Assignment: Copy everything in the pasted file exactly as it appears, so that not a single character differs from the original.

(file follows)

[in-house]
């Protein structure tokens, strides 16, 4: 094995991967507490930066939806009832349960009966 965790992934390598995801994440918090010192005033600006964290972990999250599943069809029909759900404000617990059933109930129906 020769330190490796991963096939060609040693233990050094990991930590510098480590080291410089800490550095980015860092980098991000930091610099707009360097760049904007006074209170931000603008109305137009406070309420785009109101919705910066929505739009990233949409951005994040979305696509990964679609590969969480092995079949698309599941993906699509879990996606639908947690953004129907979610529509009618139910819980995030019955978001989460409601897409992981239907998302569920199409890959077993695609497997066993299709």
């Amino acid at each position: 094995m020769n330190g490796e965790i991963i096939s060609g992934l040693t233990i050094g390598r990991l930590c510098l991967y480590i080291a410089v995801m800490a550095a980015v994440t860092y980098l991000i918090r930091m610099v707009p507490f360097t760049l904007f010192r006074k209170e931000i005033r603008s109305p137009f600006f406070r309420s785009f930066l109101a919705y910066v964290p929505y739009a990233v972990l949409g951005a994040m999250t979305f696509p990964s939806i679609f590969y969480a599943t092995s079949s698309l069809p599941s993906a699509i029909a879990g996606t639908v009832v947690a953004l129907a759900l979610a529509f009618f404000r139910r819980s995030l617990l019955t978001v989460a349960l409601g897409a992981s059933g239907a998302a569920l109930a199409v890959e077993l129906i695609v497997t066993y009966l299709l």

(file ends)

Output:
[in-house]
């Protein structure tokens, strides 16, 4: 094995991967507490930066939806009832349960009966 965790992934390598995801994440918090010192005033600006964290972990999250599943069809029909759900404000617990059933109930129906 020769330190490796991963096939060609040693233990050094990991930590510098480590080291410089800490550095980015860092980098991000930091610099707009360097760049904007006074209170931000603008109305137009406070309420785009109101919705910066929505739009990233949409951005994040979305696509990964679609590969969480092995079949698309599941993906699509879990996606639908947690953004129907979610529509009618139910819980995030019955978001989460409601897409992981239907998302569920199409890959077993695609497997066993299709």
């Amino acid at each position: 094995m020769n330190g490796e965790i991963i096939s060609g992934l040693t233990i050094g390598r990991l930590c510098l991967y480590i080291a410089v995801m800490a550095a980015v994440t860092y980098l991000i918090r930091m610099v707009p507490f360097t760049l904007f010192r006074k209170e931000i005033r603008s109305p137009f600006f406070r309420s785009f930066l109101a919705y910066v964290p929505y739009a990233v972990l949409g951005a994040m999250t979305f696509p990964s939806i679609f590969y969480a599943t092995s079949s698309l069809p599941s993906a699509i029909a879990g996606t639908v009832v947690a953004l129907a759900l979610a529509f009618f404000r139910r819980s995030l617990l019955t978001v989460a349960l409601g897409a992981s059933g239907a998302a569920l109930a199409v890959e077993l129906i695609v497997t066993y009966l299709l």